Despite being minorities, Tahmina and her family connected with the local community through ICP like many other Muslims in Pittsburgh. “My family grew up going to ICP. I went to Sunday school there.” It was during her Sunday school lessons, that she was taught the Arabic alphabet, Quranic verses and stories about the Prophet Muhammad; it was also where she got to know the majority of her female Muslim friends.

Even though Tahmina doesn’t go to ICP as often as she used to as child and college student, she believes the ICP plays an important role in the Muslim community of Pittsburgh, especially since 2015 when Wasi Mohamed became ICP’s new Executive Director. According to Tahmina, the administration of ICP had mostly consisted of old men, out of touch with the youths, and Wasi’s decision to take over after graduating from Pitt was very much welcomed. “He’s young and I think that’s what ICP needs – young, new, fresh people.” He has since established a new youth leadership program with the aim of revitalizing ICP’s role in uniting the Muslim community and encouraging Muslim youths to volunteer. “ICP doesn’t really get a lot of funding so [Wasi] needs volunteers to help bring the Muslim community back together.” It seems to be effective as there are many Pitt students involved in ICP’s various programs, such as its Food Pantry – all six of its Volunteer Coordinators are current Pitt students.

Mariam Shalaby, a friend of Tahmina, is one of these students. Mariam and her family have been active members of ICP since they moved to Pittsburgh from Nebraska in 2000. Because they moved here when she was still a young child, Mariam has had the privilege of seeing how ICP has changed over the years. “The thing about ICP is that it is always evolving,” she said. “I think it depends who the administration is.”

During Mariam’s childhood, it was mostly parents who ran ICP, which meant that there were a lot of fun activities for her to do: summer camps, kayak, rock climbing and joining ICP’s Girl Scouts troop. ICP was an integral part of her childhood. “Some of my best memories are sitting outside of ICP eating ice-cream after Maghrib and playing cards.”  

Even though Mariam loves ICP, she admits that they weren’t always that great. In fact, Mariam’s parents sent her to Sunday School at the Muslim Community Center of Greater Pittsburgh (MCCGP) in Monroeville, instead of ICP. “My mum did not want us to go to ICP Sunday school because it was very disorganized,” said Mariam. “You’d walk in and you’d see kids running around everywhere. The basement used to be carpeted and imagine having people down there with food – very gross.” It was disorganized, and yet, people still loved it. “It was like going to your grandma’s messy home. You will always go back because you love it so much and you love the people there.”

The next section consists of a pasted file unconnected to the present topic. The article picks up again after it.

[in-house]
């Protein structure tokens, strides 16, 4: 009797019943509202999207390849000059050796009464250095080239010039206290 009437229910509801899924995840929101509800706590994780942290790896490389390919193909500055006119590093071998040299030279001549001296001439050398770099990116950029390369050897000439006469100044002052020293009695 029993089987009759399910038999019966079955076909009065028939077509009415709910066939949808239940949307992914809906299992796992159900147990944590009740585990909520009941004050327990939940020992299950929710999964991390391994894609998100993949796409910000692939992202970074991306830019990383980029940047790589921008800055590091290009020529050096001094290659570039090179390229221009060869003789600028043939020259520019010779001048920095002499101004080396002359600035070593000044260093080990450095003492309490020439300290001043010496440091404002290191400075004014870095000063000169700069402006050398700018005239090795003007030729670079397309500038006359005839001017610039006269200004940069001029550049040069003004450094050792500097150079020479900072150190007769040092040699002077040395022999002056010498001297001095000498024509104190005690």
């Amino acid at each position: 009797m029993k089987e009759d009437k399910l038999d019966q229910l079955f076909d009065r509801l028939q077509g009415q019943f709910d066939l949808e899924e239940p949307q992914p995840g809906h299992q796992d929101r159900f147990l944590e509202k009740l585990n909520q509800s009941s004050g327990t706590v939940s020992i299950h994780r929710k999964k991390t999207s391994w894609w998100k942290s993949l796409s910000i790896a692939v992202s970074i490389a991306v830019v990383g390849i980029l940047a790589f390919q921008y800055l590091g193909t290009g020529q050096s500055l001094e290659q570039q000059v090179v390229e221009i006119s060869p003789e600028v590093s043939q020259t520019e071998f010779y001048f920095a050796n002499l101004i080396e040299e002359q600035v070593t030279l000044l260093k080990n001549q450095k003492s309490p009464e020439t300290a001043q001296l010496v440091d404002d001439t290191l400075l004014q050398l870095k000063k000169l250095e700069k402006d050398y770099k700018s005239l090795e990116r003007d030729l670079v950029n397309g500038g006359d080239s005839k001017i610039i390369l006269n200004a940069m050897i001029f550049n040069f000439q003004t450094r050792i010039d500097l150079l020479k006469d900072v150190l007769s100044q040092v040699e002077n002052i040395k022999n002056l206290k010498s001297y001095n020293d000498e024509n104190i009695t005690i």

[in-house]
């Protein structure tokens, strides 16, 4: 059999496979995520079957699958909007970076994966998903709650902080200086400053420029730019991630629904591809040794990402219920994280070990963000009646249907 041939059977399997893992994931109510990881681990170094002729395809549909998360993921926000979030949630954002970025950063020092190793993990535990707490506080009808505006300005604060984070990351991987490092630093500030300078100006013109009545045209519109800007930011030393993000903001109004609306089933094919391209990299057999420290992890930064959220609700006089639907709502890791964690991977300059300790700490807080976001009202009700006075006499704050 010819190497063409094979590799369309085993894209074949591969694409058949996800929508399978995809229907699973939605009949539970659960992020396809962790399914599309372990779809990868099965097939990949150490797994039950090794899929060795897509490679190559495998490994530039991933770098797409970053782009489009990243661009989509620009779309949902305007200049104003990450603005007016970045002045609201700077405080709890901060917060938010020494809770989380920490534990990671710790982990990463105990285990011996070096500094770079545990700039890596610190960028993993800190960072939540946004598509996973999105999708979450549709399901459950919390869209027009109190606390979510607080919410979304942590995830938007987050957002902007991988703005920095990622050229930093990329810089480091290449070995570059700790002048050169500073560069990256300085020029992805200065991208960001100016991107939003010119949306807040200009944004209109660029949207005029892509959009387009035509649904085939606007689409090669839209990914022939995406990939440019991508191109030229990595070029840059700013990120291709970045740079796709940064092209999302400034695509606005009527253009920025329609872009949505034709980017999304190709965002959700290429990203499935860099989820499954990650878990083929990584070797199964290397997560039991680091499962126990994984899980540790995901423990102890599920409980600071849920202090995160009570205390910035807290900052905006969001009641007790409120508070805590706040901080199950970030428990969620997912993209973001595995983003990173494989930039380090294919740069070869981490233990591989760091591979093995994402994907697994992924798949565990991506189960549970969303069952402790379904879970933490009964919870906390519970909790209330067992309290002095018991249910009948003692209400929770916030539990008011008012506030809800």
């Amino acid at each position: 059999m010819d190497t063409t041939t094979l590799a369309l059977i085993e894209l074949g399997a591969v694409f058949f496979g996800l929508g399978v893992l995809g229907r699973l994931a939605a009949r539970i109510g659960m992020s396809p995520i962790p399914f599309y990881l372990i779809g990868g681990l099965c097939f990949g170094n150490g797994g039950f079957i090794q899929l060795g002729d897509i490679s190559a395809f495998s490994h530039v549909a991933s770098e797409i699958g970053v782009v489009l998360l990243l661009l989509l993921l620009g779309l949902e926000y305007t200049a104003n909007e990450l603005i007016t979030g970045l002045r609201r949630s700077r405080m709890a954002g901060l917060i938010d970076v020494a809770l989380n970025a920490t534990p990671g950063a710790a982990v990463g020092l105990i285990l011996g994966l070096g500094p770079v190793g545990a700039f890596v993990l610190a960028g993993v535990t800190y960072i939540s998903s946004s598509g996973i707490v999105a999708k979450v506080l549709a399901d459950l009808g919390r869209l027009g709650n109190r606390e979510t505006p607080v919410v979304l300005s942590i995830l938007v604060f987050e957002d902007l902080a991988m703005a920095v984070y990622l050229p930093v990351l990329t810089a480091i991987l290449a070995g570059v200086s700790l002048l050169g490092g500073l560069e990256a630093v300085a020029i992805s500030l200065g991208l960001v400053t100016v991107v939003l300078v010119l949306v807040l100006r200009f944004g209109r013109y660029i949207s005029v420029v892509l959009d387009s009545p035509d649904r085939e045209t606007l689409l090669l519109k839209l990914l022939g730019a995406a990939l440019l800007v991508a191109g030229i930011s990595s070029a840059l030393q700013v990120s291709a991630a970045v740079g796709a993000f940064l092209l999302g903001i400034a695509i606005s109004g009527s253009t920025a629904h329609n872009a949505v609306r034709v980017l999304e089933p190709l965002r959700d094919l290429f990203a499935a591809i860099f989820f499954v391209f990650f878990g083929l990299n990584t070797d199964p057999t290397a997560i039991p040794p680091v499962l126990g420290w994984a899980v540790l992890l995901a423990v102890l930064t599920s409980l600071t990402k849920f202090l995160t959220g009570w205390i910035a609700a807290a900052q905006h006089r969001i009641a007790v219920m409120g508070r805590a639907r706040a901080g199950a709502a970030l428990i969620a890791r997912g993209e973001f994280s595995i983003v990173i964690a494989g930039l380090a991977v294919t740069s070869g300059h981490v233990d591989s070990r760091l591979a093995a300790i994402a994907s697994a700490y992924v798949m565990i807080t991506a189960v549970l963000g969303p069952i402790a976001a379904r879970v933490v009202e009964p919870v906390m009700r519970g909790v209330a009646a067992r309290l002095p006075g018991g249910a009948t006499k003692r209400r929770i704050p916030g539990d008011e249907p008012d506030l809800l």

Like Tahmina, Mariam thinks that ICP has improved in recent years, and she had only good things to say about Wasi taking over ICP’s administration: “He implemented a lot of really good change. I think putting someone young in a leadership position at the masjid, specifically Wasi, really breathed some new life into [ICP]. We have a lot more initiatives, like political engagement and engagement with the outside community.”

Tall windows line the sides of ICP’s building, giving way for sunshine to warm the ruby-red carpeting of its prayer hall. By one of these windows, Wasi, the 25-year-old Executive Director of ICP, sits cross-legged in black sweatpants and a hoodie. He fingers his car keys as he talks to three young women sitting with him. “[ICP] started up around the early 1980s,” he said. “Most of the Muslim organizations in the country started from [Muslim Student Associations] – local college students who wanted to build organizations and stay. So, the original founders of this center were that.”

The Islamic Community of Pittsburgh started off as just a one-bedroom apartment on Atwood Street. As its community grew, they moved around Oakland several times. Before moving to the Schenley Farm Historic District, they had been in a building on Forbes Avenue, where Skyview now stands. Even though they’ve occupied the current building for over 20 years, their old sign could still be seen on Forbes Avenue up until a few years ago.